Species Were Survived By Volcanoes, Researchers Claim
Active volcanoes are certainly harbingers of destruction but they might be responsible for our existence after the major Ice Age events, researchers said.
Normally world knows about Antarctica for penguins but these are also home to wide range of invertebrates and interestingly more than half of them are not found anywhere else in the world. What's been a head-scratcher is how they managed to survive the deep freezes of ice ages that occurred as recently as 20,000 years ago.
A team of international researchers have figured out the Antarctic survival strategy. After looking at the vast biodiversity records kept by Antarctic research camps on species of mosses, lichens and insects they concluded the strategy. Surprisingly they found that closer you get to an Antarctic volcano, the more bio-diverse it got.
"Volcanic steam can melt large ice caves under the glaciers, and it can be tens of degrees warmer in there than outside. Caves and warm steam fields would have been great places for species to hang out during ice ages," Australian National University researcher Ceridwen Fraser said in a statement Monday, according to IB Times.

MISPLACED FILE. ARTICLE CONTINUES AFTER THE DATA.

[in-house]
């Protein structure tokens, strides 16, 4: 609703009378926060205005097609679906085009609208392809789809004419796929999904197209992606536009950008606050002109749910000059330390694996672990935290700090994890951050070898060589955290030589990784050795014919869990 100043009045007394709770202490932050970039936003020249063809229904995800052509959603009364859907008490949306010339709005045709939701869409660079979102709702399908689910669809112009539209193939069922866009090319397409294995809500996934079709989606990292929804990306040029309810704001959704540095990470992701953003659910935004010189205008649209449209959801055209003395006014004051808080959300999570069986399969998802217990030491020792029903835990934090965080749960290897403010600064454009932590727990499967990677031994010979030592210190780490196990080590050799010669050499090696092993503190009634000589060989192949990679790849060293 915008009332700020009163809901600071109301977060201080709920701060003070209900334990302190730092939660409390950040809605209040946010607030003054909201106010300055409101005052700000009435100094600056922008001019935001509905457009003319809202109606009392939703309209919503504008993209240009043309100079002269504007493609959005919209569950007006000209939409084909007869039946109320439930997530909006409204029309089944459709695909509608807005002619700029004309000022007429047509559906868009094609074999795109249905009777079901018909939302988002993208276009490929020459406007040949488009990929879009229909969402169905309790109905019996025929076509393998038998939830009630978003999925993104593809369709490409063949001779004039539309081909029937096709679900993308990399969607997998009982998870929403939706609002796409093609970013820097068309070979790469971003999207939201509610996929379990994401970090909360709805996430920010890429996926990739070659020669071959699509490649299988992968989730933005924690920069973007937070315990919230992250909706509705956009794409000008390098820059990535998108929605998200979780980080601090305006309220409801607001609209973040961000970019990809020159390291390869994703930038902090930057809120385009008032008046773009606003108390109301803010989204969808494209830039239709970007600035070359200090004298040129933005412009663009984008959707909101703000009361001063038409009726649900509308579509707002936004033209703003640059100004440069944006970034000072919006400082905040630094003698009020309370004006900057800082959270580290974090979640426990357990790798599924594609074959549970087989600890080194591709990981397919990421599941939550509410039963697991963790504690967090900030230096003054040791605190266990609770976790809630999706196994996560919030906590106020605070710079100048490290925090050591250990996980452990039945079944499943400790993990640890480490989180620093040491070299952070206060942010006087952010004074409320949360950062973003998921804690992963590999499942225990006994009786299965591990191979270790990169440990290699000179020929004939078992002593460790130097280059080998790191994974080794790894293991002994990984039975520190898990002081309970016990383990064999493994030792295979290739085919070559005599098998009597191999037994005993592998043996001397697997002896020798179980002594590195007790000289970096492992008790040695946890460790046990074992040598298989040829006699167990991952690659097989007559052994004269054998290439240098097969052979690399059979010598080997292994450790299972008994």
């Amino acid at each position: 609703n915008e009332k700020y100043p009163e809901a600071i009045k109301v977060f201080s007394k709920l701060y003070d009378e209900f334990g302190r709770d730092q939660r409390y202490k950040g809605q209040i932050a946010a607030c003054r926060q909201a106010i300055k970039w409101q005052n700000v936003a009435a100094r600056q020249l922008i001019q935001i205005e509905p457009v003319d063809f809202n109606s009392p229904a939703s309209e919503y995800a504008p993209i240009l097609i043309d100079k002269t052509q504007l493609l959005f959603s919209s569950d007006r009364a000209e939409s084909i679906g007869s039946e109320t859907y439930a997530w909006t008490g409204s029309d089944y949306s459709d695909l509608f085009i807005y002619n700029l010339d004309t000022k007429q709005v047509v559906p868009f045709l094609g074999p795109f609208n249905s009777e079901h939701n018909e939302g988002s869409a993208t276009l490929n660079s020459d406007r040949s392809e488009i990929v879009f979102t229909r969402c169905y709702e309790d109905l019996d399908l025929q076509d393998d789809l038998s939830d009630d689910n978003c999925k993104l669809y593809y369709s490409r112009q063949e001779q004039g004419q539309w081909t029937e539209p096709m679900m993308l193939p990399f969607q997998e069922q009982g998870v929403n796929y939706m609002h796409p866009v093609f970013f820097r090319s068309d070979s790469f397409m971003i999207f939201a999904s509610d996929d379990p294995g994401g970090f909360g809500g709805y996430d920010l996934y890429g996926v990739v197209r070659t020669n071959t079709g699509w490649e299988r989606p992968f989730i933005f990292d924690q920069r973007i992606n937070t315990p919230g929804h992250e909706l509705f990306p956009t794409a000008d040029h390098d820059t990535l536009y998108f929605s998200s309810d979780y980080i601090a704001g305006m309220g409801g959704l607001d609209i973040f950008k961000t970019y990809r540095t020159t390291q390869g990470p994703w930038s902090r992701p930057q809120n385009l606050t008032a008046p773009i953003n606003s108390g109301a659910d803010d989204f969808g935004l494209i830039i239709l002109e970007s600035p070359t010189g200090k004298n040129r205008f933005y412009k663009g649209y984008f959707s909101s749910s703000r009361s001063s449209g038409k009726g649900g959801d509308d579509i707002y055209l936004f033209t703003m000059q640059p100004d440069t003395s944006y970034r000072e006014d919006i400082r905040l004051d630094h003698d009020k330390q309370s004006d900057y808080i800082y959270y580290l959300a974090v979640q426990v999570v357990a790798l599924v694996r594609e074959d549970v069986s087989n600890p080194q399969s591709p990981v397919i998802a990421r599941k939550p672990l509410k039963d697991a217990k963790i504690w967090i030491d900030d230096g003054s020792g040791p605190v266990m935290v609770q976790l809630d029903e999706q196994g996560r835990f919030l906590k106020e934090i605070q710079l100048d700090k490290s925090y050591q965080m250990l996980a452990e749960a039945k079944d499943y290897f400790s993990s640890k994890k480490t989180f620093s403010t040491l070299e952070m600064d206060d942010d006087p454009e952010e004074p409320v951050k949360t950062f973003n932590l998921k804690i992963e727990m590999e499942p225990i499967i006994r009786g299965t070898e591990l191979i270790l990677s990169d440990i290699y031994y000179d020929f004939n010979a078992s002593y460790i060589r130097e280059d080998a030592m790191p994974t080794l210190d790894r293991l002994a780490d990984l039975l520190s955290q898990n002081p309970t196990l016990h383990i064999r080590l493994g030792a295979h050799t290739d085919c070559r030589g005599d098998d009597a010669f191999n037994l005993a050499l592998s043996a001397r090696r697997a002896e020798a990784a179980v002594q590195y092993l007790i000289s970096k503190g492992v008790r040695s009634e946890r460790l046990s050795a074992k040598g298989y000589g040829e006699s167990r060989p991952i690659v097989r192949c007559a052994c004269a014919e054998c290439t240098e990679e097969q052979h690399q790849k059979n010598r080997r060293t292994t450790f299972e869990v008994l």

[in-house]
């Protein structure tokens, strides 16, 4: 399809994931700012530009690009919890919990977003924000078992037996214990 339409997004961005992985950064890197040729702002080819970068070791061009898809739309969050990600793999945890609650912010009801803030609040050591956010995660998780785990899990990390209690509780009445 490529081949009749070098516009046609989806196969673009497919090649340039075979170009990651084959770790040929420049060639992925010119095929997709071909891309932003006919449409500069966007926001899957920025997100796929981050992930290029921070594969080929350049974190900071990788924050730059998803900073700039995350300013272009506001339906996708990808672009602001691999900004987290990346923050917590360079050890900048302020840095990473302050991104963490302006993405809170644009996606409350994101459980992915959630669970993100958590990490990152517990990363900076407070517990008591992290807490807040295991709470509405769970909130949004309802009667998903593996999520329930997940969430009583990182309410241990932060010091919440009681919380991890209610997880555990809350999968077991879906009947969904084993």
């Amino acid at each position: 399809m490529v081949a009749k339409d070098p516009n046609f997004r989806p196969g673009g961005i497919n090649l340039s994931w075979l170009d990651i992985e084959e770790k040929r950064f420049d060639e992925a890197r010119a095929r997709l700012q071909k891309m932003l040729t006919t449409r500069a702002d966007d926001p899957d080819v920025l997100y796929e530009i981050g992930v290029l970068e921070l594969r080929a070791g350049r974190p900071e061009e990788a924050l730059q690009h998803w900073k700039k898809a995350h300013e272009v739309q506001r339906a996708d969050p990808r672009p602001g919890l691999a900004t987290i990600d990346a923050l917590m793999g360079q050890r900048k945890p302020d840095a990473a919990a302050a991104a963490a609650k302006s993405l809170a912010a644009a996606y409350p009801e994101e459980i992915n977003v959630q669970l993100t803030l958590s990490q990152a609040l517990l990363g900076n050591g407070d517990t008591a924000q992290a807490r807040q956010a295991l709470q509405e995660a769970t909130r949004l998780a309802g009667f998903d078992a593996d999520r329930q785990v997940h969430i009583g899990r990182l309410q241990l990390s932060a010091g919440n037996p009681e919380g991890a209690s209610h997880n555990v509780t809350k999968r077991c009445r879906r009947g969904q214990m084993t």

"Despite volcanic geothermal regions typically having greater pH and mineralization of soils than nongeothermal regions, many species found in such areas are more broadly distributed and appear simply to capitalize on the warming and water availability provided by geothermal activity," Fraser and colleagues wrote Monday in the journal Proceedings of the National Academy of Sciences.
Researchers hoped their research will prove to be helpful in future conservation efforts in Antarctica.
"We can learn a lot from looking at the impacts of past climate change as we try to deal with the accelerated change that humans are now causing," Fraser added.
The findings of the research has been published in the Proceedings of the National Academy of Sciences.